Following is the first movie made by Christopher Nolan, who you probably know as the guy who made the new Batman movies. If you’re a little bit of a film nerd, you probably also know him as the guy who made Memento. He also made The Prestige and that movie where Al Pacino couldn’t fall asleep. Following is mostly only interesting to film nerds, like me.
Consider this: In the early 2000s, Warner Bros. was looking for someone to revive the Batman franchise after directer Joel Schumacher had made two cartoonish Batman movies wherein Batman’s suit was made into something horrifically homo-erotic with rubber nipples. The studio was looking for a director who could make a Batman movie that was actually good. The leading contenders were two independent directors: Christopher Nolan and Darren Aronofsky.
Aronofsky had directed the brilliant and groundbreaking Requiem for a Dream, a visually engrossing and atmospheric film about heroin addicts in Coney Island. His first movie, π, was a neo-noir film about the mathematical discovery of everything. It explored the mystery behind the number pi, Kabbalah, life, the universe, and everything else. It was also shot with a tiny budget on grainy black and white film.
Aronofsky didn’t get the job of making Batman. Instead he made The Fountain, an ambitious and underbudgeted film that was brilliant despite its flawed, and which flopped at the box office.
Nolan got the Batman job. But before he made Memento, a structurally engrossing and atmospheric movie, he made Following, which was shot on a tiny budget on grainy black and white film. The similarities between the two filmmakers’ early careers are interesting to film nerds like myself.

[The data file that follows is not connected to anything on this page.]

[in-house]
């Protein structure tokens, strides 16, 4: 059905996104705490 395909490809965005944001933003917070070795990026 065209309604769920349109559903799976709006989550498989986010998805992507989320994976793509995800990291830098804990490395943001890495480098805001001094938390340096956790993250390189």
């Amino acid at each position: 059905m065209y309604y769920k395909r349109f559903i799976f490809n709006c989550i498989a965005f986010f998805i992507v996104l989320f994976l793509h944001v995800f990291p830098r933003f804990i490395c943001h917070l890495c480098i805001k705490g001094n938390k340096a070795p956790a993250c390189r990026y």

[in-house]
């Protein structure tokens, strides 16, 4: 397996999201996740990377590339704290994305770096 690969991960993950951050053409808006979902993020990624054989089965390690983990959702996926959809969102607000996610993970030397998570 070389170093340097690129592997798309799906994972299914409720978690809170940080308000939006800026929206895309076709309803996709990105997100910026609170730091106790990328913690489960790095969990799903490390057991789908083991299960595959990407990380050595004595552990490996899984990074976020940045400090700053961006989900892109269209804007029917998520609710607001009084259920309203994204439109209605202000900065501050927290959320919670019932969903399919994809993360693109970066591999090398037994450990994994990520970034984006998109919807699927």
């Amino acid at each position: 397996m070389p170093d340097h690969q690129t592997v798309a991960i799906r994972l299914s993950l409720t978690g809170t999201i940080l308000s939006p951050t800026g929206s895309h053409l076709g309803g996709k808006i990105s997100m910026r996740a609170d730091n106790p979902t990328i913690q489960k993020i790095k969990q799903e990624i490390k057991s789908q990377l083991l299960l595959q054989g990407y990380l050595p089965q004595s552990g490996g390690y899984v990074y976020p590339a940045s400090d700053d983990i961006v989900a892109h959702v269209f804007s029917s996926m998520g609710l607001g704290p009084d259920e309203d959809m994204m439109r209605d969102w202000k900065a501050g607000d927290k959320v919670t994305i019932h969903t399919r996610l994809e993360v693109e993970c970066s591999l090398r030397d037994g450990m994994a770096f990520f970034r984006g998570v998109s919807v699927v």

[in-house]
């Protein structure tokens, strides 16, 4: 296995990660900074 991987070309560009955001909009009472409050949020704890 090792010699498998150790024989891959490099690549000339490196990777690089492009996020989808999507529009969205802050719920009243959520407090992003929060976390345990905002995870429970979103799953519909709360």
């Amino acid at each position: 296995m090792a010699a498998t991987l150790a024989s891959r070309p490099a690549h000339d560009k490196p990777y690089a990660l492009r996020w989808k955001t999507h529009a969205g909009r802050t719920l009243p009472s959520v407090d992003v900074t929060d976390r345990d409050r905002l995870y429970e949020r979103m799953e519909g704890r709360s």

Following starts with a young man explaining to someone about how he is a young, unemployed writer in London who took to following people he thought were interesting. He began following a man who befriended him in a cafe and revealed that he was a professional burglar. The two of them burgled a beautiful woman’s apartment, who the young man later encountered at a bar and fell in love with.
The film follows conventions of film noir. The woman the young man falls for is the femme fatale. Neither she nor the burglar he befriends are who they seem to be. The ending, when their intentions are fully revealed, is trite and not as interesting as the setup.
But Nolan keeps things interesting through a non-linear plot structure, which allows for dramatic revelations and two or three plot twists. He used non-linear storytelling artfully in Memento, and also to great effect in Batman Begins, The Prestige. In Following, the lack of linearity isn’t necessary, except to allow for plot twists. Here, Nolan is essentially prepping himself for his later films.
But it is interesting how he uses sets to define people. In an early scene, the burglar takes the young man on a venture breaking into someone’s apartment. He speaks about how people’s personal space can define who they are. Nolan takes advantage of this idea by having different characters enter apartments with recognizable landmarks. These apartments indeed define the characters. The young man’s apartment is small and stark, like an employed person’s would be. The femme fatale’s apartment is well-furnished and has a piano.
Interestingly, Nolan used his friends’ apartments as location. All of the actors are amateur, but some of the apartments may actually belong to them, and may actually define them.
And Nolan’s film is furnished with his characteristic plot structure. Despite the grey and the grain, it looks visually similar to his other films, especially Memento. One idea behind Following is that we cannot escape who we are. Nolan is no exception.